Why does he chew cords???


TCS Member
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May 13, 2020
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Hi all,
Ever since Archie was a tiny kitten (he's not quite 4mos now) & has chewed thru numerous electrical cords. This morning I found a 3rd phone charger he'd chewed thru! Please help


TCS Member
Staff Member
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Aug 29, 2014
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Cats usually do it out of boredom. Make sure that you're playing with your cat often. Sometimes a second cat will help relive the boredom but not everyone can get a second cat for whatever reason. Kittens have no manners so you need to teach them good behavior while discouraging the bad ones. Most kittens outgrow inappropriate chewing as they get older.

Here's a TCS article with tips to discourage the chewing:

Try to put all your cords out of reach or cover them with cord protectors. Office supply stores sell these or you can DIY by taking clear plastic tubing and slitting down one side. Tuck the cords into the tube through the slit. Aquarium tubing is pretty cheap and flexible but doesn't really hold up to cat teeth for long. Hardware stores sell thicker plastic tubing in a variety of diameters. I'm sure a hardware store can cut a length for you if you don't need the whole roll. Coating the outside of the tubing or protector with bitter apple spray may help too.

Here are some threads with additional info:



TCS Member
Top Cat
Jun 1, 2017
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Some cats chew stuff when they are hungry as well. But yeah its usually boredom or just something that seems fun to them.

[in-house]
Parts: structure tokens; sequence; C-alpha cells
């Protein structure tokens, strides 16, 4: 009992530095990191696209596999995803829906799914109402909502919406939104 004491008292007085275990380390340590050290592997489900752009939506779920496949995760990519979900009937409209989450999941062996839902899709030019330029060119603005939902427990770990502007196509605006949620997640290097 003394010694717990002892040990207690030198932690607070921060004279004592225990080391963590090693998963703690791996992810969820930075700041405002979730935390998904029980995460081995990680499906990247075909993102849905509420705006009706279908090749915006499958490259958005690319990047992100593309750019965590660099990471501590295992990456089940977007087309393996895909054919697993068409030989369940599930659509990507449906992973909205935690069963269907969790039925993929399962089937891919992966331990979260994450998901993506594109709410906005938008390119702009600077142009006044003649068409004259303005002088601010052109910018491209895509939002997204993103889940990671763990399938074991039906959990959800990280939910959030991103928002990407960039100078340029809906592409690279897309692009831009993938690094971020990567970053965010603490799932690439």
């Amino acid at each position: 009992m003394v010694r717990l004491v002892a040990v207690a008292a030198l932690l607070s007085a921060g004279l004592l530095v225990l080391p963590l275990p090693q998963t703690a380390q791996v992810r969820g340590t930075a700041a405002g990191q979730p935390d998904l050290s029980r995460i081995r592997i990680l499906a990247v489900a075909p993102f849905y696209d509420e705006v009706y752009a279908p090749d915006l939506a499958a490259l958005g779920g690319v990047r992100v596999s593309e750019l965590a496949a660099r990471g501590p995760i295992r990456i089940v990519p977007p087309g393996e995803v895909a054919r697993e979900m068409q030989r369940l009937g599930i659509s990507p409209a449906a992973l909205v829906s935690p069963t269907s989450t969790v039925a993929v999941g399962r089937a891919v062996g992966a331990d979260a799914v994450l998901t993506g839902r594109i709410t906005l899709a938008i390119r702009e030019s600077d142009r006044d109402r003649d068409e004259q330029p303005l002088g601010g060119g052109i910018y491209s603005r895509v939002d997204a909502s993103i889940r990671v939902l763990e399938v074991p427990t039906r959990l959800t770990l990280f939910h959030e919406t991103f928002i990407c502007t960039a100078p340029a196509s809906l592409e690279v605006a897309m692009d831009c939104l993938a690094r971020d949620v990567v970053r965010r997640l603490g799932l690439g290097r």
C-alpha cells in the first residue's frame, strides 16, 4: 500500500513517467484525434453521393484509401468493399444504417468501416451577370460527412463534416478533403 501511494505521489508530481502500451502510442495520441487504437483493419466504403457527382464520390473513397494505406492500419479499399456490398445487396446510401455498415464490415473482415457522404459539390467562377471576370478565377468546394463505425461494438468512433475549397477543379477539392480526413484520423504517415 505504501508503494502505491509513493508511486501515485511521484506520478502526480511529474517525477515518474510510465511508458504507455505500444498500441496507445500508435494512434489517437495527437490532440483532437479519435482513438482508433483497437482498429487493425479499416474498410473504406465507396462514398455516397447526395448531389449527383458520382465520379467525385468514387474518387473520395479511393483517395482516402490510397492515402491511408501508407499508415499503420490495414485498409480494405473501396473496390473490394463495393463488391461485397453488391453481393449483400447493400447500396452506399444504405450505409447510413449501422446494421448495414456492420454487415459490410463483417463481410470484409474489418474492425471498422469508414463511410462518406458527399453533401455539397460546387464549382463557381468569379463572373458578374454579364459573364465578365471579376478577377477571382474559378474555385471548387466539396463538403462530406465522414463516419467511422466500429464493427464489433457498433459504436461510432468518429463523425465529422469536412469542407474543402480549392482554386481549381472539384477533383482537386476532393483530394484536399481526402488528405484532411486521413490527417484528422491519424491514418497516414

Caspers Human

TCS Member
Super Cat
Feb 23, 2016
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He might be teething.

Cats have primary (deciduous) teeth just like humans. After a few months, they shed their primary teeth to make room for their permanent teeth to grow in. During that time, they might chew on things, inappropriately.

Humans are the same way. Children shed their primary teeth to make room for their adult teeth. As their teeth grow in they might want to chew things to soothe their gums.

The way to solve this involves two things:

1) Give the cat something appropriate to chew on. A special toy or some (safe) object that they can chew on. Maybe a small, rubber chew toy. (I don't know... every cat is different.) Whatever the object, encourage them to chew on it by playing with them using the toy and by praising them when they do.

2) Discourage chewing on inappropriate things. You can put cords inside covers to prevent chewing. You can put bad-tasting (safe) substances on things that you don't want the cat to chew. You can buy special sprays at the pet store that are supposed to taste bad to cats but I have always used Tabasco sauce. It doesn't take much. Just a couple of dabs on a paper towel and wipe it on. Refresh it every day or so. Tabasco sauce won't hurt a cat but it will make their mouth feel hot the second they taste it!

When a cat chews on something you don't want them to chew, scold them in an appropriate way, take them away from the thing you don't want them to chew and substitute an appropriate item for them to chew. Play with them then praise and pet them when they do what you want.

If you are consistent, it won't take long to teach them what is allowed to chew and what is not.

Cats are usually done teething by the time they are six months old. It shouldn't be much longer before this whole thing blows over and he stops teething on things.